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    Posted May 2, 2015 by
    This iReport is part of an assignment:
    Baltimore protests

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    My Perspective on Black America and Baltimore as an 18-Year-Old Baltimorean


    CNN PRODUCER NOTE     amaramaj shares her point-of-view of growing up in Baltimore, Maryland. "While it's disheartening to see our city being destroyed, I always keep in mind that beyond the apparent violence and anger, there's pain and a longing for equality," said the high school senior.
    - AmandaJTX, CNN iReport producer

    With just under thirty days until my high school graduation, the surrounding atmosphere is pregnant with this unshakeable hopefulness for what is yet to come, a sense of dread at the mere prospect of sitting through grueling three-hour long AP examinations, sadness and reluctance to let go of lovers and long-time friends, and a persisting feeling of anticipation for the start of beautiful beginnings beyond the realms of our beloved Baltimore.

    Of course, the sentiments listed above can be applied to any group of high school seniors; these are broad, general statements. It is the anger, the feeling of injustice, and the zest for attaining this abstract concept known as equality that is unique to my high school graduating class.

    In the midst of mentally preparing myself for departing the comfort of my parents’ home and creating a new life in the unknown lands of Providence, Rhode Island, it never fails to strike me as odd that people are repeatedly asking me what it is like to live in Baltimore the way one would ask what it’s like to live in Afghanistan. It astounds me that trending hashtags on Facebook have unceremoniously morphed from Patrick Dempsey’s character on Grey’s Anatomy to demands for equality in Baltimore. The sense of injustice that has infiltrated my heart makes me feel peculiarly nostalgic of my sentiments towards the Palestinian-Israeli conflict during the summer of 2014; I felt that regardless of how many innocent Palestinian lives were taken away, the media and we as a global society continued to portray an exceptionally partial view of this complex conflict by criminalizing Palestinians.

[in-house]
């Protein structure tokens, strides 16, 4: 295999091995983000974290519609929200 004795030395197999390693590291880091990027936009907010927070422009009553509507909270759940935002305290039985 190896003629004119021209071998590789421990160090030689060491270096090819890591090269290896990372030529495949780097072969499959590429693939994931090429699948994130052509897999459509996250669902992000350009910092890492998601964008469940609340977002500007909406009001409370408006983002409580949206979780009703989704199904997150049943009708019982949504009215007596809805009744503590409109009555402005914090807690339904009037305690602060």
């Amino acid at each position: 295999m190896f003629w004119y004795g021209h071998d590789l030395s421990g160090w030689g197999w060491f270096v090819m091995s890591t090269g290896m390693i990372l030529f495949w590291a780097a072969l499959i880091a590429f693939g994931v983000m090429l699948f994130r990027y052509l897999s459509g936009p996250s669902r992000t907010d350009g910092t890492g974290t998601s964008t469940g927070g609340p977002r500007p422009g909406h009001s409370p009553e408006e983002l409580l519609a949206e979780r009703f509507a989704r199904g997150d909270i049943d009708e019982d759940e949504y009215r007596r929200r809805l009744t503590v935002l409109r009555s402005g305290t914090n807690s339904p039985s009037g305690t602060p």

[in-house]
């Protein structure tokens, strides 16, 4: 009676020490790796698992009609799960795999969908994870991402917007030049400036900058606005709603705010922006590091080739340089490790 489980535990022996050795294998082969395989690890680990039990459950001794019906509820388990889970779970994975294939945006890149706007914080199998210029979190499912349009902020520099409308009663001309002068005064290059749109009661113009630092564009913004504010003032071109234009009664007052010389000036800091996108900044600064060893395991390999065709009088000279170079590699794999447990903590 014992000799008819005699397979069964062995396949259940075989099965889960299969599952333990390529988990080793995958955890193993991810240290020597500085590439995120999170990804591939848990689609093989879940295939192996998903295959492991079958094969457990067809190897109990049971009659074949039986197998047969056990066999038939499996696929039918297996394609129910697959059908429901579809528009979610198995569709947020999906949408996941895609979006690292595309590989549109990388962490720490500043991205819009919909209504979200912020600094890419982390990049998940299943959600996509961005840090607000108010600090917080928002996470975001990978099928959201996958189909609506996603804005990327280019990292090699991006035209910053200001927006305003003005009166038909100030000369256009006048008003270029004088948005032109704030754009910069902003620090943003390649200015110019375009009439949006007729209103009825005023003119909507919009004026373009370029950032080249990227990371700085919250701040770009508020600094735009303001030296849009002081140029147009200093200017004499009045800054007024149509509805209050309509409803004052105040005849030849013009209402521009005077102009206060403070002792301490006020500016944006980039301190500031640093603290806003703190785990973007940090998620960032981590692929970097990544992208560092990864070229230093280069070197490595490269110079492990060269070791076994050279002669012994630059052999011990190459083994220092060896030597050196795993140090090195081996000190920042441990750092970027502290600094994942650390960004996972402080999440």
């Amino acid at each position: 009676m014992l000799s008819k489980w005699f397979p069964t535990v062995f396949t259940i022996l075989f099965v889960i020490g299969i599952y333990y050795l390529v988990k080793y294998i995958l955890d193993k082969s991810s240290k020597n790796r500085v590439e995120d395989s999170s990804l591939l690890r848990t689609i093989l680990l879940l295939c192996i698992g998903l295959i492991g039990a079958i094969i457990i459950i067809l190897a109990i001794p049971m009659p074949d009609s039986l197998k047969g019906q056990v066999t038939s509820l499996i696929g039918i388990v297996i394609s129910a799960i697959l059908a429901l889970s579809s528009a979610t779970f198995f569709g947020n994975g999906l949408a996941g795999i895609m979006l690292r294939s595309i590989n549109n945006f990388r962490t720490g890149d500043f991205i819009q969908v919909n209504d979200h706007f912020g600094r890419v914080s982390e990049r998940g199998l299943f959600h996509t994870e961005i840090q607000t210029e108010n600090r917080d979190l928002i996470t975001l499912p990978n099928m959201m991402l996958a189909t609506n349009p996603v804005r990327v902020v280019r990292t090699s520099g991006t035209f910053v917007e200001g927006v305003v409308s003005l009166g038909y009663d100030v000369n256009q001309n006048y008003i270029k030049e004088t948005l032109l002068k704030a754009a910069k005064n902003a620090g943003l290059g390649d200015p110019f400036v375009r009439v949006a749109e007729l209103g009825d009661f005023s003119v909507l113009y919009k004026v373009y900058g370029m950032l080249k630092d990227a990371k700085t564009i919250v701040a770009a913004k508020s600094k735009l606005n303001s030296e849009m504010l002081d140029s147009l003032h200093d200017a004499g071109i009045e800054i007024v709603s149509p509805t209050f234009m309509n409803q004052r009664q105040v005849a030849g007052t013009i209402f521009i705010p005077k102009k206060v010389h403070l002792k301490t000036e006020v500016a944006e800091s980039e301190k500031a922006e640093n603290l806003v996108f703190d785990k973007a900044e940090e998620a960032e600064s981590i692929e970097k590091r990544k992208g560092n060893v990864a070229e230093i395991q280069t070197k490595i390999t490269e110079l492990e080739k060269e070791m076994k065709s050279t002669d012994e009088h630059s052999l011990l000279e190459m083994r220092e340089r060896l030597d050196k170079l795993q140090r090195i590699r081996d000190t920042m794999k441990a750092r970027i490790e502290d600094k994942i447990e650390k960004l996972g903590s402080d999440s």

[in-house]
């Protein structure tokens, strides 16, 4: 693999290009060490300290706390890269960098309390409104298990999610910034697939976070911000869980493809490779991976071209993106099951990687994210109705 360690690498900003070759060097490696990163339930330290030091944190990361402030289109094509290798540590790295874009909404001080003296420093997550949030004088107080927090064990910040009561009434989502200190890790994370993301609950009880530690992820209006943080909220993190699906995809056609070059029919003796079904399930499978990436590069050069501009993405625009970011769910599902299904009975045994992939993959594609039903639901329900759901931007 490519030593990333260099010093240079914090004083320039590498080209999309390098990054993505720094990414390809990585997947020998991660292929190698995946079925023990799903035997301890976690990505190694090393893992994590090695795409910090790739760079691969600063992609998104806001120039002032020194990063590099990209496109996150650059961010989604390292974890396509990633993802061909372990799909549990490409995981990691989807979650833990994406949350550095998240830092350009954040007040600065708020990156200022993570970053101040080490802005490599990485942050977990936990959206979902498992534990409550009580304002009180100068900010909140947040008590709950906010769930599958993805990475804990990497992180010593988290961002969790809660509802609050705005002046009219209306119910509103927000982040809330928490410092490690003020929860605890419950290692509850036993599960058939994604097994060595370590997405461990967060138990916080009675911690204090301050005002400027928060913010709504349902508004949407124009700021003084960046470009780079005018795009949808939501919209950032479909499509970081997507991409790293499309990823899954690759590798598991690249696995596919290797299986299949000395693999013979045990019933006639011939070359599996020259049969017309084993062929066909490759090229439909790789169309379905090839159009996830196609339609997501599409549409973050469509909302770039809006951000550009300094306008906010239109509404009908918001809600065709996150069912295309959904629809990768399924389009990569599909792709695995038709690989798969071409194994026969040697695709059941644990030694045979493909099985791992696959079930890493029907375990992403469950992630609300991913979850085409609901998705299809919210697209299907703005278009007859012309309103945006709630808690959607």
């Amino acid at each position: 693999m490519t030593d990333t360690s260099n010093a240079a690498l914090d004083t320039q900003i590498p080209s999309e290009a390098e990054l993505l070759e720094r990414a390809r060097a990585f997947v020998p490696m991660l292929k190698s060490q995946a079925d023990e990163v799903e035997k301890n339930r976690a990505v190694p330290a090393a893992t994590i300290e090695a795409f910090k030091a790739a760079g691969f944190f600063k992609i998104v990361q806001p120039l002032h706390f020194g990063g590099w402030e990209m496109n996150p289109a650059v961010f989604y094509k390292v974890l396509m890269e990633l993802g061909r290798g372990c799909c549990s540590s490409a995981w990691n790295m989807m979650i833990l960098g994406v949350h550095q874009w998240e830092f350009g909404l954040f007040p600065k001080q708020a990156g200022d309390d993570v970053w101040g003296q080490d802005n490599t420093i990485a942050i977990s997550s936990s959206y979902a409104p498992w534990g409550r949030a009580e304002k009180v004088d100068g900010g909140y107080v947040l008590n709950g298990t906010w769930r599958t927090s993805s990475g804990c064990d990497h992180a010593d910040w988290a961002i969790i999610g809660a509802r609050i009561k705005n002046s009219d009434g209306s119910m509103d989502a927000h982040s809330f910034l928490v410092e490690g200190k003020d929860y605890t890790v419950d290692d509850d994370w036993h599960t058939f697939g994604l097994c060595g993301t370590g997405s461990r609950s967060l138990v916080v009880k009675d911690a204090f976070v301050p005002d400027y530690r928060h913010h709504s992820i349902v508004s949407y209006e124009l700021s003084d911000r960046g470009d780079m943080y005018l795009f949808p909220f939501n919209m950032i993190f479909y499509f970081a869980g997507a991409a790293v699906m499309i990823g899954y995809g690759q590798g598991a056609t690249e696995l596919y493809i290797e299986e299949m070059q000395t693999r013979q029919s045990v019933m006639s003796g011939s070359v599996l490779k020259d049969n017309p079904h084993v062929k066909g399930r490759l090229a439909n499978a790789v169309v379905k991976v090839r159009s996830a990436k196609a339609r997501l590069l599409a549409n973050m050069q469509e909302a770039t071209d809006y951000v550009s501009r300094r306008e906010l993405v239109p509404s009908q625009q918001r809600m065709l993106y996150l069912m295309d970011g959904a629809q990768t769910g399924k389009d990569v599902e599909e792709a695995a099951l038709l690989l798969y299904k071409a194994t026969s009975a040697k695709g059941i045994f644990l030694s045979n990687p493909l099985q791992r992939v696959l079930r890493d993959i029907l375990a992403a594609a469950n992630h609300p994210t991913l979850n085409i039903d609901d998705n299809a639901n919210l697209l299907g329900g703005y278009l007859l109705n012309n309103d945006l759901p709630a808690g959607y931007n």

A part of the problem lies in the fact that we as a society oversimplify and underestimate the complexity of any given problem. The media scrutinizes the havoc that the riots are creating without ever attempting to understand the motive for this violence, without analyzing why these individuals feel the way that they do. Humans very rarely act out of pure irrationality; there is almost always a reason for why individuals act the way that they do, and it is critical in this particular situation that we come to understand this. This isn’t to say that we should justify riots and ruthless acts violence; rather, we must examine the situation holistically in an effort to eradicate the problem at hand.

    After their ancestors had for centuries been subjugated to dehumanization, inequality, and oppression, it never escapes me how extraordinarily ignorant it is for society to so cavalierly dismiss the anger of African Americans to be baseless and unjustified. If we truly have become so indifferent to the struggles of the black race that it is simply beyond the parameters of our collective comprehensibility, then kindly allow me to translate: every time we as a society perpetuate this incredibly flawed ideology that black lives matter less than white lives do, we are essentially regressing into history and halting the advancement of modern society. By hardening our hearts towards the oppression of African Americans, we are failing to validate the pain they have endured throughout history, the persistent sense of inferiority that people of color are consistently branded with.

    Every time we turn our heads away without acknowledging the apparent inequality existent within the infrastructure of American society, we are embodying white privilege—we are representing an anachronism; we are propagating this resistance to change, inertia: an unchanged America.
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